Lessons Learned from Programs to Tackle Illegal Wildlife Trade

Lesson-Learning at the Global Wildlife Program (GWP)_National Project Level

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Lessons Learned from Programs to Tackle Illegal Wildlife Trade

June 20, 2023

In "Lessons Learned from Programs to Tackle Illegal Wildlife Trade," a collaborative effort between the Global Wildlife Program (GWP) and the World Bank, valuable insights have been gathered from various initiatives combating illegal wildlife trade (IWT). The document emphasizes the significance of collaboration, effective project design, and overcoming challenges in addressing IWT. Case studies from Bhutan, Cameroon, Indonesia, and Thailand provide real-world examples of both successes and obstacles encountered in implementing anti-IWT programs. This blog aims to inspire and guide individuals working to combat illegal wildlife trade by highlighting the importance of collaboration, effective project design, and drawing lessons from past experiences.

Thailand is home to a group of unsung heroes known as wildlife forensic scientists, who play a crucial role in conserving endangered species by fighting against wildlife crime. In this blog, we embark on a brief journey through Thailand's remarkable success story, shedding light on the significance of wildlife forensic science and uncovering a captivating career path that remains largely unknown.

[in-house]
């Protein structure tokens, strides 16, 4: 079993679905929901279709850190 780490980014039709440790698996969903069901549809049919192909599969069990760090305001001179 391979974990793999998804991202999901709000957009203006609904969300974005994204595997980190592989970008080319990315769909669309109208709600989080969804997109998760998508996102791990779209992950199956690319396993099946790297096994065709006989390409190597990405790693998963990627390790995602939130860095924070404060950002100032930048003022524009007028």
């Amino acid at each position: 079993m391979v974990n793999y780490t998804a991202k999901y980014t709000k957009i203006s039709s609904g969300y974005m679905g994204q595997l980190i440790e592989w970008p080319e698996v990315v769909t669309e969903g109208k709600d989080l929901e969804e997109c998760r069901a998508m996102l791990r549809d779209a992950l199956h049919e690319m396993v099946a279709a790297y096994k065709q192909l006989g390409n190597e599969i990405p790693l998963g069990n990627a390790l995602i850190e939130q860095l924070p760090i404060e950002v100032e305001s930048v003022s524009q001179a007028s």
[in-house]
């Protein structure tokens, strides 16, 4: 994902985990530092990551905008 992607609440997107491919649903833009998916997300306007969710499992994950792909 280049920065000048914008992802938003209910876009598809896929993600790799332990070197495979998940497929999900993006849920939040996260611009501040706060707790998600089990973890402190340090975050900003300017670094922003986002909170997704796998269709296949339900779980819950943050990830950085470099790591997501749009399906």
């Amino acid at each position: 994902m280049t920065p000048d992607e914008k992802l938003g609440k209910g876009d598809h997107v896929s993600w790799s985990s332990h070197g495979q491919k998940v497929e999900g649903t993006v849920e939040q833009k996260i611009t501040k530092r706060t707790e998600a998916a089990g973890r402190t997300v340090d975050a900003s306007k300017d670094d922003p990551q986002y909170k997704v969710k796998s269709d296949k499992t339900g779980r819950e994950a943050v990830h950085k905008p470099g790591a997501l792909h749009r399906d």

Like many countries, Thailand faces an ongoing threat from illegal wildlife trade. To confront this issue head-on, the Department of National Parks, Wildlife and Plant Conservation (DNP) partnered with IUCN and UNDP to launch a national project focused on combatting illegal wildlife trafficking. This initiative primarily targeted the smuggling of ivory, rhino horn, tigers, and pangolins. Thailand's fight against wildlife crime has revealed a valuable lesson: the transformative power of DNA testing.

Thailand's success in combating wildlife crime is exemplified by its innovative approach to DNA testing. Through the implementation of a national DNA database and the requirement for captive tigers to have their DNA collected, Thailand has revolutionized monitoring and prevention efforts. DNA data enables authorities to closely track captive tigers, significantly reducing the likelihood of their involvement in illegal trade. Moreover, it acts as a potent deterrent for zoo owners. Thailand's proactive approach in establishing a DNA testing system ahead of legislation ensures operational readiness and seamless implementation. These accomplishments underscore the crucial role of wildlife forensic science in safeguarding endangered species and inspire others to explore this rewarding career path.